Since 2010-11, the total number of pupils in London has increased more than in any region across the country. Between 2010-11 and 2018-19, London saw an increase in pupils of 13.8% across the capital, compared to 8.8% nationally. Boroughs are collectively forecasting that between 2019-20 and 2022-23, the number of new school places needed to meet demand across the capital will increase by 7,553, with 68% of the expected shortfall to be in secondary schools.
However, the picture at primary level is quite different across London. According to borough estimates, London will have 84,384 surplus school places in 2022-23, with 84% of these in primary schools.
The number of surplus places at primary level across London has become a pressing issue in many local authority areas. In part this drop in demand has been driven by declining birth rates across the capital. Between 2012-13 and 2018-19, the number of live births across London decreased by 10%. In comparison the rest of England has experienced a marked drop in the live birth rate four years after London’s birth rate first started to decline.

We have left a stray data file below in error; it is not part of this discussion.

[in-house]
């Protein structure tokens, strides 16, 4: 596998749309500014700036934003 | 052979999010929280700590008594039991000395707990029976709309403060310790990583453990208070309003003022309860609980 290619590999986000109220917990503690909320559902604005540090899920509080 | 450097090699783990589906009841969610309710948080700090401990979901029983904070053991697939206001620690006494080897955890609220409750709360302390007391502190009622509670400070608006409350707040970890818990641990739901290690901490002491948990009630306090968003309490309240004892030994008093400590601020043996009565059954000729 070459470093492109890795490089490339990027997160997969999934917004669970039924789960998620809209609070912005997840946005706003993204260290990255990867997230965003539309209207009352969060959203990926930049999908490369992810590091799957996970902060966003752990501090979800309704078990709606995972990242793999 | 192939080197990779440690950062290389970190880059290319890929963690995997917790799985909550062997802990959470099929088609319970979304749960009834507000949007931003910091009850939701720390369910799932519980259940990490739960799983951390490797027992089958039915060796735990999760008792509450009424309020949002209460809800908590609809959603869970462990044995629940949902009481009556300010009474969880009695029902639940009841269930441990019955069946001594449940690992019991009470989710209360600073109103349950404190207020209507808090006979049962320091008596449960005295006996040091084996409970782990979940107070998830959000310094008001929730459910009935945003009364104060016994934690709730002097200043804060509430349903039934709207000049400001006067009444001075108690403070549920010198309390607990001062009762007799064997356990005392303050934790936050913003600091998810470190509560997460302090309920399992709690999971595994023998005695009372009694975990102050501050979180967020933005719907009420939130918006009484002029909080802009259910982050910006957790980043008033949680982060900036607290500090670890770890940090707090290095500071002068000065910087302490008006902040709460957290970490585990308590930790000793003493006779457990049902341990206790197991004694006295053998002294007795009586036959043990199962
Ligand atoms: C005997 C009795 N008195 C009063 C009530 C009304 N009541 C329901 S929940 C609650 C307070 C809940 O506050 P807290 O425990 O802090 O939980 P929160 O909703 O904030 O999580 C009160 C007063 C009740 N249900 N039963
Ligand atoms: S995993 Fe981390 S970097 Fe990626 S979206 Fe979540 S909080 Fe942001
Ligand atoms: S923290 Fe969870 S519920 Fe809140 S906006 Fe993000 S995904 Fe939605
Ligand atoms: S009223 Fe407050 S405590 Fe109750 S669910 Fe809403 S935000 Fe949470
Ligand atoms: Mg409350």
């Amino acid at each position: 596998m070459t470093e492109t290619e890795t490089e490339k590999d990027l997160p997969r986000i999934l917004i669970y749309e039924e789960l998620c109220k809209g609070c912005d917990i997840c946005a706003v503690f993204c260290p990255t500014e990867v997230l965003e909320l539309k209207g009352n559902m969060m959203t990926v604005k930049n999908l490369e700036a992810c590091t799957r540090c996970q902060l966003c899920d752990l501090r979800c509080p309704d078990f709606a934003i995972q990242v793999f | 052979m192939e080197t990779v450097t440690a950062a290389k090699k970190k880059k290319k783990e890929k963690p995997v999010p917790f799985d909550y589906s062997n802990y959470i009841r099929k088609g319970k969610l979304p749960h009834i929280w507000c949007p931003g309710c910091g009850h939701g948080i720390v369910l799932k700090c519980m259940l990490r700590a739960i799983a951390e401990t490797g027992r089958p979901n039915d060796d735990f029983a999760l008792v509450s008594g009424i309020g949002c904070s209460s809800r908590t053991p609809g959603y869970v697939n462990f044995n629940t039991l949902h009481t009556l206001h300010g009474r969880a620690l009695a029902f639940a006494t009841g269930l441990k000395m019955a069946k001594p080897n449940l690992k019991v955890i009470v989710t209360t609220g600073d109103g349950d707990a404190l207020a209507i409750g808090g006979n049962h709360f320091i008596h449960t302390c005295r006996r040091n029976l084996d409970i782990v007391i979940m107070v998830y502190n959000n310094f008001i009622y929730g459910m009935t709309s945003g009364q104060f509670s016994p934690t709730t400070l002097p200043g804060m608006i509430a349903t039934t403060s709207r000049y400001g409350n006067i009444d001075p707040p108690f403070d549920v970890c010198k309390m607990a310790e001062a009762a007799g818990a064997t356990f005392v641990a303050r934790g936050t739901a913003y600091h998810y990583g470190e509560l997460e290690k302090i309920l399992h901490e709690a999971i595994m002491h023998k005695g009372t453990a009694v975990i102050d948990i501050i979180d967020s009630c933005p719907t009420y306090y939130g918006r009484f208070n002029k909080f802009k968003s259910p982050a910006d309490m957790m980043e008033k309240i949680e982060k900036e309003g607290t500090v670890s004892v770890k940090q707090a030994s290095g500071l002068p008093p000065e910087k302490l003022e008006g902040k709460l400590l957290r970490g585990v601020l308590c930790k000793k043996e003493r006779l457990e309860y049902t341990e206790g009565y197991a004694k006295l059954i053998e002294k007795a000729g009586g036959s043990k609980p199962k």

This means that London’s schools and local authorities are grappling now with reducing capacity in the capital’s primary schools, ahead of the rest of the country. And the pressure is set to continue, with a predicted drop in the 0-4 population across London of over 6,000 between 2020 and 2024.
Boroughs have made considerable efforts to ensure that plans are in place to manage predicted shortfalls and surpluses of demand across London. This is important to be able to ensure that every child has access to a good school place as well as to support schools to mitigate the impact of predicted surplus places.
London Councils will continue to support boroughs to share expertise and intelligence both in terms of their planning and the measures they are taking to meet demand forecasts.
The full report is available to download here.